Excavation: A Memoir
- Publisher: Future Tense Books (July 18, 2014)
- Length: 242 pages
- ISBN-10: 1892061708
- ISBN-13: 9781892061706
- Format: PDF, Epub, Mobi
- Downloaded: 43
Wendy C. Ortiz was an only child and a bookish, insecure girl living with alcoholic parents in the San Fernando Valley of Los Angeles in the late 1980s and early 1990s. Her relationship with a charming and deeply flawed private school teacher fifteen years her senior appeared to give her the kind of power teenagers wish for, regardless of consequences. Her teacher – now a registered sex offender – continually encouraged her passion for writing while making her promise she was not leaving any written record about their dangerous sexual relationship. This conflicted relationship with her teacher may have been just five years long, but would imprint itself on her and her later relationships, queer and straight, for the rest of her life. In Excavation: A Memoir, the black and white of the standard victim/perpetrator stereotype gives way to unsettling grays. The present-day narrator reflects on the girl she once was, as well as the teacher and parent she has become. It’s a beautifully written and powerful story of a woman reclaiming her whole heart.
Meet the author
Wendy C. Ortiz is the author of EXCAVATION: A MEMOIR (Future Tense Books, 2014) and Hollywood Notebook (Writ Large Press, 2014). Wendy writes the column “On the Trail of Mary Jane” for McSweeney’s Internet Tendency. Her work has appeared in The New York Times, The Nervous Breakdown, Vol. 1 Brooklyn, The Rumpus, Specter Magazine, and many other journals. She is co-founder, curator and host of the Rhapsodomancy Reading Series in Los Angeles.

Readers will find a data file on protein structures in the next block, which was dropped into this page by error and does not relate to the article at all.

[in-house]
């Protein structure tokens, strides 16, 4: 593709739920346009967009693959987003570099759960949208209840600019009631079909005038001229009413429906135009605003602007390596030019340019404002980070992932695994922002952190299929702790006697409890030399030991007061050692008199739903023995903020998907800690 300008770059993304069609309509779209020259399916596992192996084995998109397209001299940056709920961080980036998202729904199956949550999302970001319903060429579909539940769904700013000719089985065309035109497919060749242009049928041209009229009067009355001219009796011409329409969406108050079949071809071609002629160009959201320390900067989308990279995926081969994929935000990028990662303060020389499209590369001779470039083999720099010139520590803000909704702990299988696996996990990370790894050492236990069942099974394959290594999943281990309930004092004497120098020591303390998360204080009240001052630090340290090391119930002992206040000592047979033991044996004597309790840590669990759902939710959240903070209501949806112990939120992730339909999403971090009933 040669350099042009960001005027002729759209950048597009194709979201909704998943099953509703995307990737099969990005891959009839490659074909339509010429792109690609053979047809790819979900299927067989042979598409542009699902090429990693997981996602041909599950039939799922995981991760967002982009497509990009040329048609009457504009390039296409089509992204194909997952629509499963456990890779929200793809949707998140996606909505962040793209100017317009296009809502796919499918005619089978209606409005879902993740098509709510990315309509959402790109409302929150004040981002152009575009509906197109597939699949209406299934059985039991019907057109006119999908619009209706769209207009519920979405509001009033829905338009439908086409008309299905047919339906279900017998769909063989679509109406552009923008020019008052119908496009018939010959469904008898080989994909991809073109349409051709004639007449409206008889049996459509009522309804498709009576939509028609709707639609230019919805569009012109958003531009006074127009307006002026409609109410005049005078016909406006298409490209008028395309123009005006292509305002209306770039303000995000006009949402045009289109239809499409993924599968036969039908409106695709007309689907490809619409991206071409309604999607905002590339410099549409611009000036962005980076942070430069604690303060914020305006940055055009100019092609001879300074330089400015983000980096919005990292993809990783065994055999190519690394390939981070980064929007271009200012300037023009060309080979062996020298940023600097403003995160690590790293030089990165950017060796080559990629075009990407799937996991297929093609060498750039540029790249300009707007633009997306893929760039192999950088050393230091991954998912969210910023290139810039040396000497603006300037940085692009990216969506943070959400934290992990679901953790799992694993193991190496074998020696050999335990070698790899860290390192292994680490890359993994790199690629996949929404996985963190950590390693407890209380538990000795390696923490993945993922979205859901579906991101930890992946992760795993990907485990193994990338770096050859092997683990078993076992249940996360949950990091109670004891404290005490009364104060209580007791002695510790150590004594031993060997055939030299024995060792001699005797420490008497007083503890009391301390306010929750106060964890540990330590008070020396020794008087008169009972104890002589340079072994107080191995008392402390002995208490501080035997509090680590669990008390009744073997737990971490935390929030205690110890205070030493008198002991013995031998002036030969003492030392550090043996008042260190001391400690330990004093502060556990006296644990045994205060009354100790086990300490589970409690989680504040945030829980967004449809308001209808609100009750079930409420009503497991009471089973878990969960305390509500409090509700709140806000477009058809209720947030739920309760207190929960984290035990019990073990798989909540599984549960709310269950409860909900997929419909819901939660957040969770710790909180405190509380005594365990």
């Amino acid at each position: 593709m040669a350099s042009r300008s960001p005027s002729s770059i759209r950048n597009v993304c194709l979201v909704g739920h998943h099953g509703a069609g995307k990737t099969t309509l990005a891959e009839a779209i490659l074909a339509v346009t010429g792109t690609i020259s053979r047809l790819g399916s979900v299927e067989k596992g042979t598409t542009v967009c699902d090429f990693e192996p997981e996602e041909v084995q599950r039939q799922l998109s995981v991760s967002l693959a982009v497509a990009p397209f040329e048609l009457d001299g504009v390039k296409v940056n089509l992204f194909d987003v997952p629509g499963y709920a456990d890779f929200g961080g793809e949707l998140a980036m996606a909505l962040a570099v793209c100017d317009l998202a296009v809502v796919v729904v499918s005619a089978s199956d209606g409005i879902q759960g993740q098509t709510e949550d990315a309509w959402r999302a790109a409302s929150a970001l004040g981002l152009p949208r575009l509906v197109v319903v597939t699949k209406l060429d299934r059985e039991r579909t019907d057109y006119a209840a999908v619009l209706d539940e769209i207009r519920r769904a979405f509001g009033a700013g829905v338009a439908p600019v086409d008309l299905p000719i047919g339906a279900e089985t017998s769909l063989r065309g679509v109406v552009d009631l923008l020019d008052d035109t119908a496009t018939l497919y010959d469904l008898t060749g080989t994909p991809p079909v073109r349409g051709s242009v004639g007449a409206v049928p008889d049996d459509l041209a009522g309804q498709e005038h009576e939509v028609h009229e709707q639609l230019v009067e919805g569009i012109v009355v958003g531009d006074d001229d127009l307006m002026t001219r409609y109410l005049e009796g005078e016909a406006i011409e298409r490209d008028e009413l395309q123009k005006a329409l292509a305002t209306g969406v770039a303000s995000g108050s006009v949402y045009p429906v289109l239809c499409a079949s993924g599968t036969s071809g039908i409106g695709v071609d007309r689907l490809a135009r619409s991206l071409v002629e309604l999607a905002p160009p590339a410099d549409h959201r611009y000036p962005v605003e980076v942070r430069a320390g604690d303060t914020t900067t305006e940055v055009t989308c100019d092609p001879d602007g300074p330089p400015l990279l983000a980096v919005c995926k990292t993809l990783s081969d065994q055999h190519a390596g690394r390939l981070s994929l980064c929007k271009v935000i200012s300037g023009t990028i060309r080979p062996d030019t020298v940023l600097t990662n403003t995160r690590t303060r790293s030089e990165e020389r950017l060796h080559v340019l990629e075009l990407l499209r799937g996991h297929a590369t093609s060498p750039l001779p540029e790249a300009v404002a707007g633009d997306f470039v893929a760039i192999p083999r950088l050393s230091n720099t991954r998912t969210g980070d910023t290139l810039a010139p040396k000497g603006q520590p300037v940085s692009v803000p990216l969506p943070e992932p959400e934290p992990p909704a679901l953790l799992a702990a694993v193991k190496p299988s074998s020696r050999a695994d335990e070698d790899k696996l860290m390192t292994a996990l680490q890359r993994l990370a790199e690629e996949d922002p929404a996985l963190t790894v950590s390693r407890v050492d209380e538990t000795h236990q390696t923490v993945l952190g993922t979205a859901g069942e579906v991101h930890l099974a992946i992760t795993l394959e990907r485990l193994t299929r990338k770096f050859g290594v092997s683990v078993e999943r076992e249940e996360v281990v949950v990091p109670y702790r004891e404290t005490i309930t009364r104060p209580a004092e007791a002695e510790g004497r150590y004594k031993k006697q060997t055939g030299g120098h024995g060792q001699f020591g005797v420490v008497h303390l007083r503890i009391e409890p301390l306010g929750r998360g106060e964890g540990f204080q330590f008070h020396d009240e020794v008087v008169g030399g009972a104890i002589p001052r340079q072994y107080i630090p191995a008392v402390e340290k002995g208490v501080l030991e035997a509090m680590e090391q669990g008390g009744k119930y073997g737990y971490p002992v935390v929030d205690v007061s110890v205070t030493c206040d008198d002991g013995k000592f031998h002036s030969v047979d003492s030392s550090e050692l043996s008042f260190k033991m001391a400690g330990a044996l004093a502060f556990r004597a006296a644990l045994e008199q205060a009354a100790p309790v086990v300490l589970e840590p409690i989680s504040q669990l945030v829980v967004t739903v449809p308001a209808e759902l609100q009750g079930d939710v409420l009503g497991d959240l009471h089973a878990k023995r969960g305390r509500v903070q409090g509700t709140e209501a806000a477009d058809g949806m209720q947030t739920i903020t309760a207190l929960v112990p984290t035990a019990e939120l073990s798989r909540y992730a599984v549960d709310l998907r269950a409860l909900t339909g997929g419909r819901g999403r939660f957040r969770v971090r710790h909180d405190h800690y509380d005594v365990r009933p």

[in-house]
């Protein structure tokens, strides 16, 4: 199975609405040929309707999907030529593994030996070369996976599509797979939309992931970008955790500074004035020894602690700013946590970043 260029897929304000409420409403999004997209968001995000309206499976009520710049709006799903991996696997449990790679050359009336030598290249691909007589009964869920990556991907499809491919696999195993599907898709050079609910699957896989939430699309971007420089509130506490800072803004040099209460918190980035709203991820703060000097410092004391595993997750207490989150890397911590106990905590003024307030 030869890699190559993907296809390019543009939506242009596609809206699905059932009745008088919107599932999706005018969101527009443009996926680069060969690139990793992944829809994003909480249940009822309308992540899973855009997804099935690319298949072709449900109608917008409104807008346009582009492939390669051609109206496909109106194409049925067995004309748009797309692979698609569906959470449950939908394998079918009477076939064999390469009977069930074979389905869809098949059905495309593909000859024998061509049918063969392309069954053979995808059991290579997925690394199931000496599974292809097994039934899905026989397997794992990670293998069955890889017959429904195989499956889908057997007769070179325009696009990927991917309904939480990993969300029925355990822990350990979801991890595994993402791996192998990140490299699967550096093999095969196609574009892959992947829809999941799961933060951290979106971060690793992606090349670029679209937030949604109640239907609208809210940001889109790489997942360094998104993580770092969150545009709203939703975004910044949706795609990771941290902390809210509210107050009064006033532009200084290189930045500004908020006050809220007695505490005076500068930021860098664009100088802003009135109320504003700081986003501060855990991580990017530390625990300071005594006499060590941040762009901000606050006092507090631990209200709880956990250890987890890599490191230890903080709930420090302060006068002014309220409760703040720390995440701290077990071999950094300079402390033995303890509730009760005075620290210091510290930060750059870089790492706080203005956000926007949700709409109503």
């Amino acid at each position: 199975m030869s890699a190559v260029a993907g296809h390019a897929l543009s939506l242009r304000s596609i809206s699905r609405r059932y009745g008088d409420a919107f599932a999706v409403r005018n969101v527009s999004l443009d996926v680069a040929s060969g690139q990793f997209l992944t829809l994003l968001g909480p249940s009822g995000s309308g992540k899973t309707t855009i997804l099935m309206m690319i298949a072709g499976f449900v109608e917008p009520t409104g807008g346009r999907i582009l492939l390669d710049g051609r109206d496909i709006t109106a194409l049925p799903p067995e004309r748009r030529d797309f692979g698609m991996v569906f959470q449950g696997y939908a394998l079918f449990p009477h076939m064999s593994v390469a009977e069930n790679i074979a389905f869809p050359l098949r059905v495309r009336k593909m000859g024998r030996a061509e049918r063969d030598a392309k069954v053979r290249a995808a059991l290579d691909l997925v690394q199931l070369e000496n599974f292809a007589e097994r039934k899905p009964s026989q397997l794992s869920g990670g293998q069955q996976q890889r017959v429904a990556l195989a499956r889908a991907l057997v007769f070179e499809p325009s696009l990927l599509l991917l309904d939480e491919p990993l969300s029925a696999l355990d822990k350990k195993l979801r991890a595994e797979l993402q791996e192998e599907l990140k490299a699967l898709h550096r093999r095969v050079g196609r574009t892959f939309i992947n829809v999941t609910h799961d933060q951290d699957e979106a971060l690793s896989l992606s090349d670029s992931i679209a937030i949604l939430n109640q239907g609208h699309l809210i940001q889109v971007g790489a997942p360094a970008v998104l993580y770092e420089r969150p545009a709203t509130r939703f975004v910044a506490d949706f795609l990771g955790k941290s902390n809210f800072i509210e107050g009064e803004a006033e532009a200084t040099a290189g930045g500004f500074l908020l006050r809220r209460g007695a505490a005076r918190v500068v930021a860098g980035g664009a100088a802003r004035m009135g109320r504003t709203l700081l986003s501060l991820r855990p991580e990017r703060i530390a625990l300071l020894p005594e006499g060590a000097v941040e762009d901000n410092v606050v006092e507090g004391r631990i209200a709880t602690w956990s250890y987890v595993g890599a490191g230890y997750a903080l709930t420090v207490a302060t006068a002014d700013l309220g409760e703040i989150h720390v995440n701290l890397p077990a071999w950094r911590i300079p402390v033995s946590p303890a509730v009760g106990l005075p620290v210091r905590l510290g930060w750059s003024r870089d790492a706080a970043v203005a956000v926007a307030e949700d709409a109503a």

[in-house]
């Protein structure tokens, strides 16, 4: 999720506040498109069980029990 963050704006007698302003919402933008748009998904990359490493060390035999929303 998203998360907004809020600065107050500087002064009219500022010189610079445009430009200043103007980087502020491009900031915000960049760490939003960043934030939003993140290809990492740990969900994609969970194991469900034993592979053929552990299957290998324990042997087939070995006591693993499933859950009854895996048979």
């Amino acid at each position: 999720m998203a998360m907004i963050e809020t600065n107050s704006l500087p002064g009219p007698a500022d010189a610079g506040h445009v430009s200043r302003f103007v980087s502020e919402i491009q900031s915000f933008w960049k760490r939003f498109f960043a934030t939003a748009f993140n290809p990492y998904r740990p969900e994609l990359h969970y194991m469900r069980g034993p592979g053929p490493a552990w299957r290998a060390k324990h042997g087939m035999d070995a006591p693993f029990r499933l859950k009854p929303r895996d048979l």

“Disappointing” by Batya Swift Yasgur MA, MSW “email@example.com”
I respect the pain and struggle that went into this book. Having worked with many people who have undergone sexual abuse when they were children, I know how these traumas leave tattoos on the soul and psyche. And the author is certainly an accomplished writer. But I was very disappointed in the book because, in contrast to the minute detail she accords her experiences in her home, her sexual experiences with her teacher and others, her experiences with drugs, and s forth, there is very little focus on how she healed from it. As the title implies, the book seeks to "excavate" the past, but there’s insufficient attention to anything beyond her final meeting with her teacher. There are times when she "fast-forwards" to more current times, such as her work with troubled teenagers, or a session with a Jungian analyst. But I bought the book hoping for an understanding of the process that the author went through to heal her life, bond with a partner, and have a child. How did she go from the shattered, angry, acting out, confused, drug-abusing teenager, to where she is today? The book accords almost no space to that.
“Just not enough!” by KJ
My only complaint regarding this book is that it isn’t long enough. I want more of the story, more of the language. Beautiful book, gorgeous, couldn’t put it down. Thank you for sharing your story, Ms. Ortiz.
“BRAVA” by Luz
A raw, alive young girl to young woman journey, told with daring, courageous honesty. I’m sure you speak for many, Wendy, all those with secrets. BRAVA
“Powerful and complicated” by E
I had to let this book take over my life for a few days. Ortiz’s narrative is powerful and relentless: she doesn’t look away from painful and complicated truths, forming memory into incredibly textured characters. Wendy’s troubled situation and her development into a young adult are compelling as shaped by a writer skilled in crafting sharp scenes. So many moments from this book will stay in my head for a long time.